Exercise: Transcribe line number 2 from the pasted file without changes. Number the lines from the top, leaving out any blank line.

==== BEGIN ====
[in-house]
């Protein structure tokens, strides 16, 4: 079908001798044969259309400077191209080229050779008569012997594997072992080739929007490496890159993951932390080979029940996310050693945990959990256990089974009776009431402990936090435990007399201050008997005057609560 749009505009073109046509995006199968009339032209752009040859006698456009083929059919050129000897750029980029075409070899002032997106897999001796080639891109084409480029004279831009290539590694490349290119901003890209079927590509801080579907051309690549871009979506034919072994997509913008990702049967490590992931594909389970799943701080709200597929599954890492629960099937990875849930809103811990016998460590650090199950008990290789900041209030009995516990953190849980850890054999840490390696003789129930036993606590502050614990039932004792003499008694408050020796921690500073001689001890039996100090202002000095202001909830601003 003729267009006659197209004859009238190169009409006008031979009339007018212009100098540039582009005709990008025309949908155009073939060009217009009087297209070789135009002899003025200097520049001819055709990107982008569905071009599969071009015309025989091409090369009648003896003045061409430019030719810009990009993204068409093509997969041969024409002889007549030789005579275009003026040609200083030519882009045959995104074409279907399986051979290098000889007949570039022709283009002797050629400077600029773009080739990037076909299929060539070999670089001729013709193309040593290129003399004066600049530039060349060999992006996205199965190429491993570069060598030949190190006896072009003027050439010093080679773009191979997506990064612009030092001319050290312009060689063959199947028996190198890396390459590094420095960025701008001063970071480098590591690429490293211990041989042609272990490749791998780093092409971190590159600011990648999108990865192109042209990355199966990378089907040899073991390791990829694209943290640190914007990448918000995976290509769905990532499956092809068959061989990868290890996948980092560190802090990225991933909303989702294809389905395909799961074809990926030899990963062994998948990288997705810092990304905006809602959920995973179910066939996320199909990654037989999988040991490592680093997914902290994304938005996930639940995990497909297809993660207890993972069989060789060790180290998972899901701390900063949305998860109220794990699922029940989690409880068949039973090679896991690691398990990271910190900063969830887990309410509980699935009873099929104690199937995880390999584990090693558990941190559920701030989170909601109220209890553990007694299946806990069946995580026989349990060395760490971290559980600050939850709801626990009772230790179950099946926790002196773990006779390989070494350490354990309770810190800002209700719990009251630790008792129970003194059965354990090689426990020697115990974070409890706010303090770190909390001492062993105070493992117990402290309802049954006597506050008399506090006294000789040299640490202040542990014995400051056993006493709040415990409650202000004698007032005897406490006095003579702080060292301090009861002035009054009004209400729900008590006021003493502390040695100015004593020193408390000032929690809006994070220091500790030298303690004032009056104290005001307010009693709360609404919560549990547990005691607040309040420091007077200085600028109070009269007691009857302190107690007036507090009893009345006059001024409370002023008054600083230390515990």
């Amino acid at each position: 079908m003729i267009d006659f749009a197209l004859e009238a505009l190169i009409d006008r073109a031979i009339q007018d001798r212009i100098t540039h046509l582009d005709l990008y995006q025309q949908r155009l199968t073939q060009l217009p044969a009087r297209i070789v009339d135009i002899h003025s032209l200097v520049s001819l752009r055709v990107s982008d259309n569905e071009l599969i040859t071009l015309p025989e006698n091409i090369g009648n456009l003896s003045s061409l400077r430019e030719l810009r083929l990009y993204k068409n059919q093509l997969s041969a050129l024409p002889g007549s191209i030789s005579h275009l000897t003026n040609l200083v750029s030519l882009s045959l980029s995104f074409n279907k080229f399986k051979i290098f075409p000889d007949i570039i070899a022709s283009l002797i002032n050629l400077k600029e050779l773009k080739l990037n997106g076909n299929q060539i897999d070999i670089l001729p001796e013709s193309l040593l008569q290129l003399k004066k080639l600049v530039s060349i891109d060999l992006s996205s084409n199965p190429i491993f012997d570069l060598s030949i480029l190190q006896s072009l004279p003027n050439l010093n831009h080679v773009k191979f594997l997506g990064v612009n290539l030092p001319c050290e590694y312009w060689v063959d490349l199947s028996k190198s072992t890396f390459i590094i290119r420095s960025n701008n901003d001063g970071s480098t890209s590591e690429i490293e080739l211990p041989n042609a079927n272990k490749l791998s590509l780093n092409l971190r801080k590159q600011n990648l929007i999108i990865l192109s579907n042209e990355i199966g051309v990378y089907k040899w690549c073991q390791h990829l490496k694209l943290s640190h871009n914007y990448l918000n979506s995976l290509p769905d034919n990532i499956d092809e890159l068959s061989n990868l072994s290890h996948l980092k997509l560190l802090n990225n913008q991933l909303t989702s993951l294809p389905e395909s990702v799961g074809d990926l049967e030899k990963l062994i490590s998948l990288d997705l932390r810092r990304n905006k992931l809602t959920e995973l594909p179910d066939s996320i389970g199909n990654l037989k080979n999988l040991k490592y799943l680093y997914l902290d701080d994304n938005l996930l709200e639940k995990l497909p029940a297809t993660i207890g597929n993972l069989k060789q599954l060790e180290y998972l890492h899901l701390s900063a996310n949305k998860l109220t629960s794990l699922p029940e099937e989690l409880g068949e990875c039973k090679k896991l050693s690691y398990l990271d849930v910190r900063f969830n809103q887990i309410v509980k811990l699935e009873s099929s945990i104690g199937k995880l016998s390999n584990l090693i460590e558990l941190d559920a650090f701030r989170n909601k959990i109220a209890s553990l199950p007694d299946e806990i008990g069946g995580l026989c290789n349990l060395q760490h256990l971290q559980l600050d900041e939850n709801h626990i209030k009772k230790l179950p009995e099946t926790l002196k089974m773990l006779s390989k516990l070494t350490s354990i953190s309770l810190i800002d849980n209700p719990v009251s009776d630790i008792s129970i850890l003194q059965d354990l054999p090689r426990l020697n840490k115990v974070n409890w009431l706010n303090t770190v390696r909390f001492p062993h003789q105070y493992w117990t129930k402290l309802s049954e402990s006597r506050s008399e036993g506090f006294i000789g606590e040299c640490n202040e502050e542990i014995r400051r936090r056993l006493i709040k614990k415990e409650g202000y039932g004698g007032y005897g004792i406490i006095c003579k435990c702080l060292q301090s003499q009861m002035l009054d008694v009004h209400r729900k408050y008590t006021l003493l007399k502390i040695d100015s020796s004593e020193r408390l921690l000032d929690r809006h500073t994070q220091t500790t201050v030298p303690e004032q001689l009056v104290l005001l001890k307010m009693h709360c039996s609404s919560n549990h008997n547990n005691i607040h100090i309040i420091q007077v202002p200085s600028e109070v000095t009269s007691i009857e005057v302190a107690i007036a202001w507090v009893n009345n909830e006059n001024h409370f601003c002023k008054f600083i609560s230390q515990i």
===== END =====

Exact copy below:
């Protein structure tokens, strides 16, 4: 079908001798044969259309400077191209080229050779008569012997594997072992080739929007490496890159993951932390080979029940996310050693945990959990256990089974009776009431402990936090435990007399201050008997005057609560 749009505009073109046509995006199968009339032209752009040859006698456009083929059919050129000897750029980029075409070899002032997106897999001796080639891109084409480029004279831009290539590694490349290119901003890209079927590509801080579907051309690549871009979506034919072994997509913008990702049967490590992931594909389970799943701080709200597929599954890492629960099937990875849930809103811990016998460590650090199950008990290789900041209030009995516990953190849980850890054999840490390696003789129930036993606590502050614990039932004792003499008694408050020796921690500073001689001890039996100090202002000095202001909830601003 003729267009006659197209004859009238190169009409006008031979009339007018212009100098540039582009005709990008025309949908155009073939060009217009009087297209070789135009002899003025200097520049001819055709990107982008569905071009599969071009015309025989091409090369009648003896003045061409430019030719810009990009993204068409093509997969041969024409002889007549030789005579275009003026040609200083030519882009045959995104074409279907399986051979290098000889007949570039022709283009002797050629400077600029773009080739990037076909299929060539070999670089001729013709193309040593290129003399004066600049530039060349060999992006996205199965190429491993570069060598030949190190006896072009003027050439010093080679773009191979997506990064612009030092001319050290312009060689063959199947028996190198890396390459590094420095960025701008001063970071480098590591690429490293211990041989042609272990490749791998780093092409971190590159600011990648999108990865192109042209990355199966990378089907040899073991390791990829694209943290640190914007990448918000995976290509769905990532499956092809068959061989990868290890996948980092560190802090990225991933909303989702294809389905395909799961074809990926030899990963062994998948990288997705810092990304905006809602959920995973179910066939996320199909990654037989999988040991490592680093997914902290994304938005996930639940995990497909297809993660207890993972069989060789060790180290998972899901701390900063949305998860109220794990699922029940989690409880068949039973090679896991690691398990990271910190900063969830887990309410509980699935009873099929104690199937995880390999584990090693558990941190559920701030989170909601109220209890553990007694299946806990069946995580026989349990060395760490971290559980600050939850709801626990009772230790179950099946926790002196773990006779390989070494350490354990309770810190800002209700719990009251630790008792129970003194059965354990090689426990020697115990974070409890706010303090770190909390001492062993105070493992117990402290309802049954006597506050008399506090006294000789040299640490202040542990014995400051056993006493709040415990409650202000004698007032005897406490006095003579702080060292301090009861002035009054009004209400729900008590006021003493502390040695100015004593020193408390000032929690809006994070220091500790030298303690004032009056104290005001307010009693709360609404919560549990547990005691607040309040420091007077200085600028109070009269007691009857302190107690007036507090009893009345006059001024409370002023008054600083230390515990």